Women Who Became Famous For Their Overt Sexuality

Women Who Became Famous For Their Overt Sexuality
Women Who Became Famous For Their Overt Sexuality

Video: Women Who Became Famous For Their Overt Sexuality

Video: Women's Sexuality Isn't 'Complicated' | Sarah Barmak | TEDxToronto 2022, December
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Rahab - The Collapse of the Walls of Jericho Rahab has always been called a strong and independent woman. However, 2 thousand years BC. a strong independent woman could only engage in prostitution. And besides the beauty of Rahab, she was also far-sighted. According to legend, the girl decided to provide housing for two spies of Joshua, who was planning to seize Jericho. And when the city walls fell, Joshua killed all the townspeople, leaving only Rahab and his family alive. Teresa Berkeley - popularizing BDSM At Teresa Berkeley's establishment in London, wealthy Britons could enjoy the usual service for schools, but unusual for bedrooms - flogging. Teresa had a whole arsenal of tools for BDSM lovers. Particularly popular was the "Berkeley horse" - thanks to this device, the gentleman was firmly seated, which made it possible to whip him thoroughly. Jeanne Dubarry - French Revolution The last love of the King of France, Louis XV, earned a living by sewing and prostitution. Until that time, until a lucky chance brought her to the king's bedroom.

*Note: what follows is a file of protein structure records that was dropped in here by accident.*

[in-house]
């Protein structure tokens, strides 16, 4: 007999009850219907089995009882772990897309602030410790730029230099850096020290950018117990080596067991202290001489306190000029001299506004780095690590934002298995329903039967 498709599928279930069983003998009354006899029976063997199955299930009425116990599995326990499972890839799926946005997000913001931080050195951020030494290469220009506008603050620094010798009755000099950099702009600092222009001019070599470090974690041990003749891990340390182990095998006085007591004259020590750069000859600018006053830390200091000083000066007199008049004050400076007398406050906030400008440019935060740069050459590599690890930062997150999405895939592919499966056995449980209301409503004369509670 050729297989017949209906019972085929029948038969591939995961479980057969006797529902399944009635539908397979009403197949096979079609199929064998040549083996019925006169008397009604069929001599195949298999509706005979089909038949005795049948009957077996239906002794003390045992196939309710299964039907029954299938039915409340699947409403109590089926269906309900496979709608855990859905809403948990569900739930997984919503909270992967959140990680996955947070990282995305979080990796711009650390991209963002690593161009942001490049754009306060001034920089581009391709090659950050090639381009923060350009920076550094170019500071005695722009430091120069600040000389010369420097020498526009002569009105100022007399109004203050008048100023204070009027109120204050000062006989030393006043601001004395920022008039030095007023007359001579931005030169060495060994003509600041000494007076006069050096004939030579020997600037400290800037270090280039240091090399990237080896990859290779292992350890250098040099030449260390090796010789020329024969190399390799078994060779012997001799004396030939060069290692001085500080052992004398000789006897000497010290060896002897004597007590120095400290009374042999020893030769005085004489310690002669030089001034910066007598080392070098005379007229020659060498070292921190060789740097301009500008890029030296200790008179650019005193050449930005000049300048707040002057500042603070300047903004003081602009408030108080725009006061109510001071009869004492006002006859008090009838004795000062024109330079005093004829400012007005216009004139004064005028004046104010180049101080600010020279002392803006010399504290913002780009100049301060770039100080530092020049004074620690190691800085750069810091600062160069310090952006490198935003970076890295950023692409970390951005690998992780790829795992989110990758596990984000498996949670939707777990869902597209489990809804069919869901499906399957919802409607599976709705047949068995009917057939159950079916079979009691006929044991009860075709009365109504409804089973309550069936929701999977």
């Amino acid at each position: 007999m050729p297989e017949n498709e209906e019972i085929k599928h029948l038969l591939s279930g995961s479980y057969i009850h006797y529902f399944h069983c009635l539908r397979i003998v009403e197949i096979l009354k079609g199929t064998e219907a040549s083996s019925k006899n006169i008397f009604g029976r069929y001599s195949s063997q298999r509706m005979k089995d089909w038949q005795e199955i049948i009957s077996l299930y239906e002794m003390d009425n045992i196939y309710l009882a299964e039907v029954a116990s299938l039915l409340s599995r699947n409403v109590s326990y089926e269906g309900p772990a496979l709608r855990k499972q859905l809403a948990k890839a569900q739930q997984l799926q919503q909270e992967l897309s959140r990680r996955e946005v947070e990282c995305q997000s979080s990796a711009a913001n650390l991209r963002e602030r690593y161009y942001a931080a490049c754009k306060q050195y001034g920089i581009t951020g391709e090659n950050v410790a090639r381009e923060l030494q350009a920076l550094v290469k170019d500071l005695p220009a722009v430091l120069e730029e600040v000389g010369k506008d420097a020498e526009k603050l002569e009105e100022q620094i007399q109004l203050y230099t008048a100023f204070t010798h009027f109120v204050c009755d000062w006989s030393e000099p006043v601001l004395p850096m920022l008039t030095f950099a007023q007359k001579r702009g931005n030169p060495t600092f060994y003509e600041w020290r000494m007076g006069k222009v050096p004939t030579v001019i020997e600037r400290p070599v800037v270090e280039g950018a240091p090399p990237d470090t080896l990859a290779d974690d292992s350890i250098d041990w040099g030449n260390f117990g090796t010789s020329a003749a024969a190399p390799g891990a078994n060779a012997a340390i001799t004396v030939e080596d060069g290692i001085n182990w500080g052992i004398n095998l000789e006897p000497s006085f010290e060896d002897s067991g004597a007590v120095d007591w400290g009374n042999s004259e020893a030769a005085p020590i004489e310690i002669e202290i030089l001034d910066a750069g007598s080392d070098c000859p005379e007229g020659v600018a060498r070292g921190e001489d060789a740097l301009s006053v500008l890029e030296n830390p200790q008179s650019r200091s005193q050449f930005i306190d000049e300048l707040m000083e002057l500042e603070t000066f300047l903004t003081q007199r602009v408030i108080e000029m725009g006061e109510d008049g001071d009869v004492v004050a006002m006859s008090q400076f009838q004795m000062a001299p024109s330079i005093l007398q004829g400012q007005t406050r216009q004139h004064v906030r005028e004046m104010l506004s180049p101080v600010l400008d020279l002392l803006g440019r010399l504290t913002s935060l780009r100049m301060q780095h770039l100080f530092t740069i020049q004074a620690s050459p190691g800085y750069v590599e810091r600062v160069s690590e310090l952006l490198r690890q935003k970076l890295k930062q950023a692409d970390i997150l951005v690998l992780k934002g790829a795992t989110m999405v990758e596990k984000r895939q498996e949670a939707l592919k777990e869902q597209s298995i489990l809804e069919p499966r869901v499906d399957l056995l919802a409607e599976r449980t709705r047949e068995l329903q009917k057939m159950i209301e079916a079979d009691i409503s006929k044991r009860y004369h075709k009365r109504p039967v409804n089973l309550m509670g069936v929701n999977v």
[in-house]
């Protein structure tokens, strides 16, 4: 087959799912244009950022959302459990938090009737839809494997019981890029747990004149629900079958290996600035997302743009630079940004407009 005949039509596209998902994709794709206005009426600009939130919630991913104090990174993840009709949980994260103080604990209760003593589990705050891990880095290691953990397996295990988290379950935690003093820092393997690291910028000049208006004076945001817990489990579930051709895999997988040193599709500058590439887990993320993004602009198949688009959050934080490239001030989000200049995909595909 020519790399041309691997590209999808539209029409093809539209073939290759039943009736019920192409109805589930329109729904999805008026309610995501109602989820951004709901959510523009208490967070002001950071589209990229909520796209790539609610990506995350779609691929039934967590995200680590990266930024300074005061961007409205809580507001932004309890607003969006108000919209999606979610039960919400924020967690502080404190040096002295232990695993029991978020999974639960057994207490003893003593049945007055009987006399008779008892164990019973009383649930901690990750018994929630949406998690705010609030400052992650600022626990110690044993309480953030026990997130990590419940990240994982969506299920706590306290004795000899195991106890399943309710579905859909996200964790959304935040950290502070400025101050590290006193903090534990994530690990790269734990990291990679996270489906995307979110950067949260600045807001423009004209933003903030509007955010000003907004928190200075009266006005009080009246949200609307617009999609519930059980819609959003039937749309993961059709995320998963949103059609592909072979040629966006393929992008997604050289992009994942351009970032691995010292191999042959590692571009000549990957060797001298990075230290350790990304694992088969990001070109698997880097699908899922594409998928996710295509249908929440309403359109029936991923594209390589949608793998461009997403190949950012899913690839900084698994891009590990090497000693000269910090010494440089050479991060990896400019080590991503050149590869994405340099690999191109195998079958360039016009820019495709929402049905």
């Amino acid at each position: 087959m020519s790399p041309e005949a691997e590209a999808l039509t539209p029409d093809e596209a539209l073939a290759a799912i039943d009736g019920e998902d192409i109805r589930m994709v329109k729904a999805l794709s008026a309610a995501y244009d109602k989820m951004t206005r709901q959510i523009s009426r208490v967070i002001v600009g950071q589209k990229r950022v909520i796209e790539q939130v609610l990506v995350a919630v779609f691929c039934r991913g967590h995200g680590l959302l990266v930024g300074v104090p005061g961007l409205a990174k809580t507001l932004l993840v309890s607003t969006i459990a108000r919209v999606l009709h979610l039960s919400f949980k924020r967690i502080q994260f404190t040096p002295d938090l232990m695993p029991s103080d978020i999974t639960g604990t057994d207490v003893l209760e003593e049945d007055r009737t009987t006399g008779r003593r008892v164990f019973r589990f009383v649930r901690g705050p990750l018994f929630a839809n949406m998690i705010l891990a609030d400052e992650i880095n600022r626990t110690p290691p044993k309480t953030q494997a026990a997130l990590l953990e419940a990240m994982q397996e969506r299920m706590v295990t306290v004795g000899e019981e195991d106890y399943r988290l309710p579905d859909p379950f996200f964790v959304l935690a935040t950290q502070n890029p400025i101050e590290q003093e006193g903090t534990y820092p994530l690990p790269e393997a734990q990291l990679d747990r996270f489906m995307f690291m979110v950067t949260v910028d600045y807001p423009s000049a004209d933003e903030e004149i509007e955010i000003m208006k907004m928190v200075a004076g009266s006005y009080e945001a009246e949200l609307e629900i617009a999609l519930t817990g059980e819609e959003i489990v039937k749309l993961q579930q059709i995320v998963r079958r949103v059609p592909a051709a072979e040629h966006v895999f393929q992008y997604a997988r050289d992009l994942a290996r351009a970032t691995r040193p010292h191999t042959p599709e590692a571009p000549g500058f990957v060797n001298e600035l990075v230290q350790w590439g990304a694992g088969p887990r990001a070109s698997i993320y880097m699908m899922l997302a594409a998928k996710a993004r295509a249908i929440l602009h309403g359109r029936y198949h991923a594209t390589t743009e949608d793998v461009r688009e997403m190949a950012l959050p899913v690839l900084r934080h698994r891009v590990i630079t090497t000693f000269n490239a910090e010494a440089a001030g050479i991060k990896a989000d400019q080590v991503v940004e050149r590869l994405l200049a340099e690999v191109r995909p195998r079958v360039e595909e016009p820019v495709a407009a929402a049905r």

After that, Louis could not deny his beloved anything. And as a proof, he was going to give a diamond necklace to Jeanne. However, the king passed away and the jeweler was never paid. But soon a woman appeared in the workshop, introducing herself as a friend of the queen, and announced that Marie Antoinette would still buy the jewelry. After that, no one else saw the money or the necklace. Veronica Franco - a contribution to women's education in the 16th century Veronica, being the daughter of a merchant, always hoped for a profitable marriage. However, after several months of marriage, she wanted to leave because of a boring and monotonous life. At the age of 20, Veronica was already known as the most brilliant courtesan in Venice. According to the girl, reading books in libraries or composing plays at leisure is a much more useful activity than marriage. Nell Gwynne - strengthening the role of women in the theater Nellie lost her father and mother as a child. And all that remains of them is her body. The girl had to work as a prostitute in order to somehow support herself, but most of all she was attracted by the theater.

At that time, women were just beginning to enter the stage, and Nelly was one of them. Charles II noticed her at a time when the future actress was in his "harem of favorites".

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